The strategic manner in which the U.S. used its pitching made little sense -- until you understand that Major League managers and pitching coaches run this team as much as Torre. Team USA pitching coach Greg Maddux scripted the pitchers' schedule weeks ago only after touching base with their clubs to find out their preferred schedules.

For instance, the Washington Nationals wanted Ross Detwiler to throw Saturday to remain in rhythm with his throwing schedule. Detwiler was dominant in four innings against Italy, in a game the USA already had in hand. (By the way, Detwiler is so impressive that if the Nationals have three starting pitchers better than him -- and they do -- you can start booking your trip to Washington for the World Series.) But for the purposes of this tournament, Detwiler should have been pitching behind lefty starter Derek Holland on Sunday to give the U.S. another left-handed arm who could pitch multiple innings. Canada starts seven left-handed hitters.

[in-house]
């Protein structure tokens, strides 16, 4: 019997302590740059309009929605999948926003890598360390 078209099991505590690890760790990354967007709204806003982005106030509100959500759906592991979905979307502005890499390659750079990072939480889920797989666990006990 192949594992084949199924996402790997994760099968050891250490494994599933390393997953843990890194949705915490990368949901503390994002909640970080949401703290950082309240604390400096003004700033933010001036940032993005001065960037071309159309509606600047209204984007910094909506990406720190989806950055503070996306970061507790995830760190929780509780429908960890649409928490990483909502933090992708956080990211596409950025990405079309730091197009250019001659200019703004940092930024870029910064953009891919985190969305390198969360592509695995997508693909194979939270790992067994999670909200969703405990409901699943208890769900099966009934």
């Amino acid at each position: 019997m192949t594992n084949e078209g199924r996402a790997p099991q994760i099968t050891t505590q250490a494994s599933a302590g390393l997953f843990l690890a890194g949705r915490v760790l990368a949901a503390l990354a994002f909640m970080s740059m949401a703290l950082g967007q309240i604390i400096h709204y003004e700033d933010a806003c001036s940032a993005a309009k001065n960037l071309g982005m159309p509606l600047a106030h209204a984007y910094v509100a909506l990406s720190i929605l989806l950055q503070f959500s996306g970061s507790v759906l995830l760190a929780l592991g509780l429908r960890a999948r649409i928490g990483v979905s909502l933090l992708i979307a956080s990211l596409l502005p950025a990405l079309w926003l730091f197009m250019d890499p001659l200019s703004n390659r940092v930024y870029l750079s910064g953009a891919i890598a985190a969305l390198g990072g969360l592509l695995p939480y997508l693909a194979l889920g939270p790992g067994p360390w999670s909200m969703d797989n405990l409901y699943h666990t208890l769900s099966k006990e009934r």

Instead, Torre began the game knowing that he was obligated to use three right-handed relievers against Canada, regardless of the score or situation: Heath Bell, David Hernandez and Craig Kimbrel. Why? The three of them had not yet pitched in the tournament and "needed work."

The handcuffing nearly blew up on USA when Hernandez entered in the eighth to protect a 5-3 lead. He loaded the bases, gave up a run on a sensational fielding play by Phillips, and needed to be rescued by another right-handed reliever, Steve Cishek, who obtained a ground ball to leave the bases full in a one-run game.

Somehow, after losing to Mexico, after starting the tournament tight with only five hits in 33 at-bats with runners in scoring position, after staring into the eyes of a first-round knockout, the U.S. pulled through Pool D. And when it was over, when 2011 Rookie of the Year Craig Kimbrel struck out 2010 MVP Votto, the Team USA superstars transformed into something most entertaining of all: they looked like American Legion players who had just won a tournament.